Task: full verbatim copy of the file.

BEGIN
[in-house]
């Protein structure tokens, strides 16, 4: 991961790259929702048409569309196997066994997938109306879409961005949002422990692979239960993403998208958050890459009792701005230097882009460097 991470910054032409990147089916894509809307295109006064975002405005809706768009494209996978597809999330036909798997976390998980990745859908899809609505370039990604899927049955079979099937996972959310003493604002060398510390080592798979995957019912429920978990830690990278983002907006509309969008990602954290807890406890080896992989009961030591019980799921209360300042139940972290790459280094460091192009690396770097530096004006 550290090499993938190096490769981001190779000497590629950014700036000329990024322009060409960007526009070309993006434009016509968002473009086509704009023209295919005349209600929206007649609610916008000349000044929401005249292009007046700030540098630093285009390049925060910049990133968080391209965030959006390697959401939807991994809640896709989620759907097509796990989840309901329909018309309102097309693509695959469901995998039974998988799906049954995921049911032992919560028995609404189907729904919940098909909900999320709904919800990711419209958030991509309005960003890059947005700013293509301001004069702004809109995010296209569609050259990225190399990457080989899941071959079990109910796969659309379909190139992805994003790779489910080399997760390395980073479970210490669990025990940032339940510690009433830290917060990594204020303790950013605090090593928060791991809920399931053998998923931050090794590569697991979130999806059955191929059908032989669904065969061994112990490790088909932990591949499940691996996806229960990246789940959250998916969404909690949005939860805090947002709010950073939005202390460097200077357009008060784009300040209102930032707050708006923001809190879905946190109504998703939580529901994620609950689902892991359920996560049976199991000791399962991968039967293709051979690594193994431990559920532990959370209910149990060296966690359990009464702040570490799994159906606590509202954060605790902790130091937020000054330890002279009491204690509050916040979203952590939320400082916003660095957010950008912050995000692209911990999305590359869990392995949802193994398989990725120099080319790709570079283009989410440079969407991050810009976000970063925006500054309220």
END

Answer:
[in-house]
């Protein structure tokens, strides 16, 4: 991961790259929702048409569309196997066994997938109306879409961005949002422990692979239960993403998208958050890459009792701005230097882009460097 991470910054032409990147089916894509809307295109006064975002405005809706768009494209996978597809999330036909798997976390998980990745859908899809609505370039990604899927049955079979099937996972959310003493604002060398510390080592798979995957019912429920978990830690990278983002907006509309969008990602954290807890406890080896992989009961030591019980799921209360300042139940972290790459280094460091192009690396770097530096004006 550290090499993938190096490769981001190779000497590629950014700036000329990024322009060409960007526009070309993006434009016509968002473009086509704009023209295919005349209600929206007649609610916008000349000044929401005249292009007046700030540098630093285009390049925060910049990133968080391209965030959006390697959401939807991994809640896709989620759907097509796990989840309901329909018309309102097309693509695959469901995998039974998988799906049954995921049911032992919560028995609404189907729904919940098909909900999320709904919800990711419209958030991509309005960003890059947005700013293509301001004069702004809109995010296209569609050259990225190399990457080989899941071959079990109910796969659309379909190139992805994003790779489910080399997760390395980073479970210490669990025990940032339940510690009433830290917060990594204020303790950013605090090593928060791991809920399931053998998923931050090794590569697991979130999806059955191929059908032989669904065969061994112990490790088909932990591949499940691996996806229960990246789940959250998916969404909690949005939860805090947002709010950073939005202390460097200077357009008060784009300040209102930032707050708006923001809190879905946190109504998703939580529901994620609950689902892991359920996560049976199991000791399962991968039967293709051979690594193994431990559920532990959370209910149990060296966690359990009464702040570490799994159906606590509202954060605790902790130091937020000054330890002279009491204690509050916040979203952590939320400082916003660095957010950008912050995000692209911990999305590359869990392995949802193994398989990725120099080319790709570079283009989410440079969407991050810009976000970063925006500054309220």